The crew of astronauts on board the International SpaceStation are celebrating a job well done.They have succeeded in getting europe's space laboratory; known as "Colombus", up and running. (Report: J.Jackson)
HOUSTON, Feb 12 (Reuters) - Astronauts on the International
Space Station slowly brought Europe's new space laboratory to
life on Tuesday as crewmate Hans Schlegel, forced by illness to
miss the spacewalk to install it, said he was feeling fine.
The lab, known as Columbus, was hooked up with computers,
power and a heating system ahead of activation of experiments
in Europe's first permanent space research facility.
"This is a great moment," French astronaut Leopold Eyharts
radioed to ground controllers in Houston and Munich before
entering the module for the first time.
"We are very proud," added Schlegel of Germany. "It starts
a new era. The European scientific module Columbus and the ISS
are connected for many, many years of research in space in
The 23-foot-long (7-metre-long) laboratory, equipped for
medical, pharmaceutical and physics experiments, is Europe's
prime contribution of a $5 billion investment in the space
After years of delay, it launched on Thursday from Florida
aboard space shuttle Columbus and was attached to the station
on Monday during an eight-hour spacewalk.
Schlegel, 56, was to join Rex Walheim on the spacewalk but
had to be replaced by Stan Love due to an illness that has not
He said in a media interview on Tuesday he was doing well
and looking forward to taking part in the second spacewalk of
Atlantis' mission on Wednesday.
"I feel really great right now. Of course I'm a little bit
anxious because tomorrow is really my first (spacewalk)," said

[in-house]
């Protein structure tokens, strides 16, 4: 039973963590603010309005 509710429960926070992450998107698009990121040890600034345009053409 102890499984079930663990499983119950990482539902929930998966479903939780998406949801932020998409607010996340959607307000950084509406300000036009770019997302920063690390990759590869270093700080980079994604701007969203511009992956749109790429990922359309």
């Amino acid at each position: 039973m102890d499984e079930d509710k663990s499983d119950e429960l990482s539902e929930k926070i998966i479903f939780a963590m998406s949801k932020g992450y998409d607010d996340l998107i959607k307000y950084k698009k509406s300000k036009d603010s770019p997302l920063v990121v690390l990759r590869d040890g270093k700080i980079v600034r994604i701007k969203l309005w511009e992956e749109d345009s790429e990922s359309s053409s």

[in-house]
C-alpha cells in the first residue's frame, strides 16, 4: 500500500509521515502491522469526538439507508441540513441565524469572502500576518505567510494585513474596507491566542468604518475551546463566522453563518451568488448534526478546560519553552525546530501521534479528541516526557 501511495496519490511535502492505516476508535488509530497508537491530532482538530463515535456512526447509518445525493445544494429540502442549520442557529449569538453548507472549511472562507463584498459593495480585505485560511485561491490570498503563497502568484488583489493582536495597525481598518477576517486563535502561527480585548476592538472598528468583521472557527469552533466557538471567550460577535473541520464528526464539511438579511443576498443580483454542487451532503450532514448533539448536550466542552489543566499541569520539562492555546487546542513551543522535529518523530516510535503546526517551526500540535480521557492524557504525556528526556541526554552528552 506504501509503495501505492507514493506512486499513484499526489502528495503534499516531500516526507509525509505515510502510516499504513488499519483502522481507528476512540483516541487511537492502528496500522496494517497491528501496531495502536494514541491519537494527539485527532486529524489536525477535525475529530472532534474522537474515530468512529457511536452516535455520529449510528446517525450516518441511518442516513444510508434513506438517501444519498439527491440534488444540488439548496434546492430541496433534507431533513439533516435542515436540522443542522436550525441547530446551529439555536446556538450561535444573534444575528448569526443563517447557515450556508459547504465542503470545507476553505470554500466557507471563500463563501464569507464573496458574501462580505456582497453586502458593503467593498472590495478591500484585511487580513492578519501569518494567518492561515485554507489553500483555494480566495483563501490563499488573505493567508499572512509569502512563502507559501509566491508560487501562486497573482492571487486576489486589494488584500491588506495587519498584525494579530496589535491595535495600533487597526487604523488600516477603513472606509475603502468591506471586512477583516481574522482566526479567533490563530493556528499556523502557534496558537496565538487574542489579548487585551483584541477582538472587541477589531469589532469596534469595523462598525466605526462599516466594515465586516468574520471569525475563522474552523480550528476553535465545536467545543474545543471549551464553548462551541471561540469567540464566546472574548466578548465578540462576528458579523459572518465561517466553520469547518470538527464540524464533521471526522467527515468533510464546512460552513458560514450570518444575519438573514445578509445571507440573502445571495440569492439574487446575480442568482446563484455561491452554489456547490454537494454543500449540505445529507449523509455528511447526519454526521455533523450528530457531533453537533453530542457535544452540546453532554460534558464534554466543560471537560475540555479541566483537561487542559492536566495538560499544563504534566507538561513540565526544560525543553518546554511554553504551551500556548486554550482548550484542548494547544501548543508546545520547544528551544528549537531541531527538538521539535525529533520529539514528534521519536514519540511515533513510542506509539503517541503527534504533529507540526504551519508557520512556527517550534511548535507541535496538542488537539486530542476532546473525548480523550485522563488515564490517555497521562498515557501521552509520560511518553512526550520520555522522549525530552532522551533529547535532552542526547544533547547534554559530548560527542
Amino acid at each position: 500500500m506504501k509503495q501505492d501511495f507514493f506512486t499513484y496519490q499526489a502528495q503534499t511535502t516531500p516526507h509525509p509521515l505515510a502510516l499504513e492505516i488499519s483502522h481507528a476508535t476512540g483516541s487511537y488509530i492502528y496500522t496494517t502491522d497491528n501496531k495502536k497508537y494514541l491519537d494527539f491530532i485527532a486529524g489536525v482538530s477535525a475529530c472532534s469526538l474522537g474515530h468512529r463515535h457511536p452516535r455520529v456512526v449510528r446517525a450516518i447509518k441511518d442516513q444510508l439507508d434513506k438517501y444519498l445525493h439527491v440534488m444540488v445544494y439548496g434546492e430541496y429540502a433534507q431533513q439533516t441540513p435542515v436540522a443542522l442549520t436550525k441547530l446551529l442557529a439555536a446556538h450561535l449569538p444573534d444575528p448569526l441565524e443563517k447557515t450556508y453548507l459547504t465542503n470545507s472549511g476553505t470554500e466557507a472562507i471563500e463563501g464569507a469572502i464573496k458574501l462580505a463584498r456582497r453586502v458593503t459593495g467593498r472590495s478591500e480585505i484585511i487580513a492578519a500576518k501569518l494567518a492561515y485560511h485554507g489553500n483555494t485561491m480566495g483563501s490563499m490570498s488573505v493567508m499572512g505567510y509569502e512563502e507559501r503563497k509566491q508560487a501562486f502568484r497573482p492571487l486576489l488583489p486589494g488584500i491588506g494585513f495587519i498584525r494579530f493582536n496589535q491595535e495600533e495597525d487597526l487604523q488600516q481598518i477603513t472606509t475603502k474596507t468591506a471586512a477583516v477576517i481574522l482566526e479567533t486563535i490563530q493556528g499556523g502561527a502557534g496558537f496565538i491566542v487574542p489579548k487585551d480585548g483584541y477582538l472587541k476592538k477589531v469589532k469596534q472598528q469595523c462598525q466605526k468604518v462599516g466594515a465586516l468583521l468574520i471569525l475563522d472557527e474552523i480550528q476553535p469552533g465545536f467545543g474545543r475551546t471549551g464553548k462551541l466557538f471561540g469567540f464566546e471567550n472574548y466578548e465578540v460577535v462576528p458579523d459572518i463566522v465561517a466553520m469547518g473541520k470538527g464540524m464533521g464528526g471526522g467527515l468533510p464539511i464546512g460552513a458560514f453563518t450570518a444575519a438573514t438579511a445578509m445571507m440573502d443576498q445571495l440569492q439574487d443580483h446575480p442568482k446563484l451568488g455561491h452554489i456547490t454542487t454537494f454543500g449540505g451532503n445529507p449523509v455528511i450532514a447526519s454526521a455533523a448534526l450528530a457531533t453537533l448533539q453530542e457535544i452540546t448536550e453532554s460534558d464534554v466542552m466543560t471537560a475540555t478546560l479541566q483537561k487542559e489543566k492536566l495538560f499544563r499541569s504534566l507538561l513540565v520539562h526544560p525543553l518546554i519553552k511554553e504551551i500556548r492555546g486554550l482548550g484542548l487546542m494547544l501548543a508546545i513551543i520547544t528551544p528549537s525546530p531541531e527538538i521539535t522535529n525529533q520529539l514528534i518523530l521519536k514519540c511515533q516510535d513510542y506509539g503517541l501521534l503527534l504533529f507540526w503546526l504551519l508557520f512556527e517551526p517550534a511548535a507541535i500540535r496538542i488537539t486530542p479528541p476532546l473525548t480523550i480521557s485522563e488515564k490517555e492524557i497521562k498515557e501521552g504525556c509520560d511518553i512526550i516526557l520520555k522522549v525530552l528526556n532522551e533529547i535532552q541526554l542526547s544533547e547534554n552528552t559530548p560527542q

a fit-looking Schlegel.
"That's all I want to say because medical issues are
private," Schlegel said, hewing to the non-disclosure line
taken by NASA and the European Space Agency.
On Wednesday, he and Walheim are to replace a spent
nitrogen tank used to pressurize the station's coolant system.
Walheim and Love are scheduled to make the third and final
spacewalk of the mission on Friday. Atlantis is currently
scheduled to return to Earth on Feb. 19.
NASA had been looking at a loose insulation blanket on one
of Atlantis' steering engines to see if needed repair before
landing but told the astronauts on Tuesday not to worry.
"Good news," flight communicator Kevin Ford at Mission
Control told shuttle commander Stephen Frick. "The analysis
clearly shows there's no safety of flight issue. So the area
has officially been cleared for entry."
"It's a relief to know we don't have to go back there and
mess with it," said Frick.
NASA is almost 60 percent finished building the $100
billion outpost. During the next shuttle flight scheduled for
launch March 11, astronauts are to begin installing what will
be the station's largest laboratory, the Japanese-built Kibo
NASA has just two years to compete the 11 remaining station
construction and resupply flights before the shuttle fleet is
retired in 2010.
Date created : 2008-02-13